Without these two, plunging would be of little use.
To use the plunger, place the cup over the drain’s opening. Make sure that it covers the opening completely.
Turn on the faucet. The water should be able to cover the plunger’s cup at least.
Now, it is time to pump.
Thrust it up and down.
Ensure to maintain the seal between the plunger and the sink surface while doing this action.
While making the pumping motion, you would feel when the clogs start to loosen. You will find out that it is easier to pump this time.
After about six plunger pumps, pull it away from the drain opening.
Check if you can see the water draining away. See if it worked. Because if it does drain away, consider the issue solved. If not, repeat the process.
Now, when do you give up.
Use the snake drain if the clog is still there after several attempts.
Once you feel the clog getting looser, make sure to run hot water for a few more minutes.
Hot water can also dissolve soap scum. It should be able to flush the materials down the drain. It should also prevent new clogs from forming.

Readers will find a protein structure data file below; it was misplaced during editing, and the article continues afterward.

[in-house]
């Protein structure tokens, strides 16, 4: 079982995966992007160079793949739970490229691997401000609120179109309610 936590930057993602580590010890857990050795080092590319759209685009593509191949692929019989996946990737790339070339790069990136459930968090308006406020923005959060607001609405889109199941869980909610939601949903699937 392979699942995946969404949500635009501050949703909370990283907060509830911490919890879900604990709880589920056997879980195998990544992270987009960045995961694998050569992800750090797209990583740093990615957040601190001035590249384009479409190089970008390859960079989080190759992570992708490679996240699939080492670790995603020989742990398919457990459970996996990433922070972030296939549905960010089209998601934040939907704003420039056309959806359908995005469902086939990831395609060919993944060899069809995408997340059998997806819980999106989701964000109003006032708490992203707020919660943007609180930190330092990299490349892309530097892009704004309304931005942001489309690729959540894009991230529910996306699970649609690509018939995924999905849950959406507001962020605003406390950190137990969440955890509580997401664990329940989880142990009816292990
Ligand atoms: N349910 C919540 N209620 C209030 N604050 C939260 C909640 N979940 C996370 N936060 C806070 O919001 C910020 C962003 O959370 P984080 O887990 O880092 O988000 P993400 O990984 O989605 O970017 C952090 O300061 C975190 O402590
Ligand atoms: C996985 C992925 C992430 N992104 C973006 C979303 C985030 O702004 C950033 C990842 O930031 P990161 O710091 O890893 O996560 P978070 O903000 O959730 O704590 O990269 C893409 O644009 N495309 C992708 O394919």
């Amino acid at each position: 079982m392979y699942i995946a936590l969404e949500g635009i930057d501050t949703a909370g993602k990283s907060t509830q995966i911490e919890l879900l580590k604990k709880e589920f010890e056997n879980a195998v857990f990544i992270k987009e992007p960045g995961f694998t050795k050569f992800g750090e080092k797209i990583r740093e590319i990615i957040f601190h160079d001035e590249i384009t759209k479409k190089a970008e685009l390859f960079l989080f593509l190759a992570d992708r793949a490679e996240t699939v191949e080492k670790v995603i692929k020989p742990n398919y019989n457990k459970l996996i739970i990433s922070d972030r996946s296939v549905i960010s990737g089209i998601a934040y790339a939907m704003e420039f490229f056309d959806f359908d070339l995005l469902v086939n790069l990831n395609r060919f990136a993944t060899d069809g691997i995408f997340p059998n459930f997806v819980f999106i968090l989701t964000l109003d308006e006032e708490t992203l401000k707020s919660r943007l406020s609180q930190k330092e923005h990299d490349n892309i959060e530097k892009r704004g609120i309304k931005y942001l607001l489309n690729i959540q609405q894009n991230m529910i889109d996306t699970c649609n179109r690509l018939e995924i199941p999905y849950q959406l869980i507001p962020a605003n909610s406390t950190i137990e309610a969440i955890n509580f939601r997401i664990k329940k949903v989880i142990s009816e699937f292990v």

How to Keep the Plunger Clean
Cleaning the plunger is simple.
All you must do is rinse it off after use. Dry the plunger. Then store in a dry place.
Do not ever rub Vaseline or any grease on the plunger’s rubber cup. It should protect the rubber and make it last longer. You can use a silicone-based lubricant to wipe the rubber cup.
Replacing the Drain Plunger
In time, the rubber cup can get old. It can look cracked.
When it does appear cracked, replace it.
A cracked rubber cup will not make a tight seal against the basin in the drain. When this happens, it is no longer as effective.
Time to buy a new one, then!